Blifil

Blifil

Allworthy’s nephew; talebearer and consummate pietist. [Br. Lit.: Tom Jones]
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References in classic literature ?
And this consideration, perhaps it was, which prevented Captain Blifil from being more explicit with Mrs Wilkins, or from encouraging the abuse which she had bestowed on Allworthy.
I have thought it somewhat strange, upon reflection, that the housekeeper never acquainted Mrs Blifil with this news, as women are more inclined to communicate all pieces of intelligence to their own sex, than to ours.
Although he is perceived to be the illegitimate son of Allworthy (as Squire Western asks, "Doth not all the country know whose son Tom is?" [163]), whereas Blifil is the legitimate son of Mrs.
(5.) Classically, evil characters are those like Blifil in Tom Jones, who speak strong moral absolutes but treat others badly, using those absolutes against them.
CUTLINE: (1) Blifil, played by Alex Schaefer, left, is slapped by Tom Jones, played by Connor Sampson, in a scene in "The History of Tom Jones: A Foundling." The one-act play was presented by the Theater Company at Wachusett Feb.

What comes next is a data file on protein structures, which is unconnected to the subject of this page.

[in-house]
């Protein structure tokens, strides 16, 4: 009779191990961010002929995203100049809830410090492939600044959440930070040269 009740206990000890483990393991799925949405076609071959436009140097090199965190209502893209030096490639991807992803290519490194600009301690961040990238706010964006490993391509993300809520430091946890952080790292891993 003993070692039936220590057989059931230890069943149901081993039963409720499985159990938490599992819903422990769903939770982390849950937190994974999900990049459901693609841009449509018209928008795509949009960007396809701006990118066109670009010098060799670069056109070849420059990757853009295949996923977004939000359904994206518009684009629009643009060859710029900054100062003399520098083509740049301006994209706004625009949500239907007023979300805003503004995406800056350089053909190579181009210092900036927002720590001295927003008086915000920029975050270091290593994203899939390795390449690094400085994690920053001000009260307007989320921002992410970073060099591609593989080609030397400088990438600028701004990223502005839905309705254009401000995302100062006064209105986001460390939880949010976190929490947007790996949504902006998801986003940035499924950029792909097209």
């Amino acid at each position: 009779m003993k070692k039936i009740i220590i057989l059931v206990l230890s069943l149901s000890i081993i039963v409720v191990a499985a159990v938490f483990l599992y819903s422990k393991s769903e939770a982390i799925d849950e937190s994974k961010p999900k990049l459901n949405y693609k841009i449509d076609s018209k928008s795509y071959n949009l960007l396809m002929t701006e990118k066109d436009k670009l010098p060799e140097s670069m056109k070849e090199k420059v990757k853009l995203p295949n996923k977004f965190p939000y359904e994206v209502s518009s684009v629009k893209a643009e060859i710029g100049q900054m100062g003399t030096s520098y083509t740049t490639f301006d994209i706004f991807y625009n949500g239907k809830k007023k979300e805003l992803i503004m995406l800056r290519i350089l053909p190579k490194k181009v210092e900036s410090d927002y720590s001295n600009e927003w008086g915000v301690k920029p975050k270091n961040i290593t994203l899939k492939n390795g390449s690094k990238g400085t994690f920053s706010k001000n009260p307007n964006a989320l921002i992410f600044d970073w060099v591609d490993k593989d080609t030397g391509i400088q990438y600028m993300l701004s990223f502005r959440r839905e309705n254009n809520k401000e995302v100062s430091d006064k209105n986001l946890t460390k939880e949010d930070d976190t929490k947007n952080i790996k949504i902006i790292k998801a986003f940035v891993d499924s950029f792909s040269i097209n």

Allworthy remains blind to Doctor Blifil's grimacing attempts to conceal his laughter in response to Allworthy's heartfelt "sermon" about love and marriage (62).
The profound contrast between Grandcourt and Deronda is solidly in the historical tradition of the English novel (e.g., Fielding's Tom Jones and his foil Blifil) but not often studied in depth for reasons that I think are fairly clear.
Fitzpatrick Michelle Ragusa Molly, Susan Sheri Sanders Blifil, Captain Blifil Jeremy Webb Mr.
(The reference is no doubt to Captain Blifil in Fielding's Tom Jones and in particular, it seems, to Book II, Chapter 2.) Much later in this work Bowle refers to "that railing, that vulgar, abusive language, those genuine effusions of Wapping oratory, and Billinsgate rhetorick, with which he [Crookshanks] has larded his letters to me; the last of which, I hope, came back safe to his hands, unanswered" (42-43).
Tom Jones and Pride and Prejudice (along with the other five Austen's novels) present characters whose eloquence eventually promotes community harmony: Tom, Sophia, and Squire Allworthy after the discovery of Square, Thwackum's, and Blifil's treachery towards Tom; and Elizabeth, the Gardiners, and the improved Mr.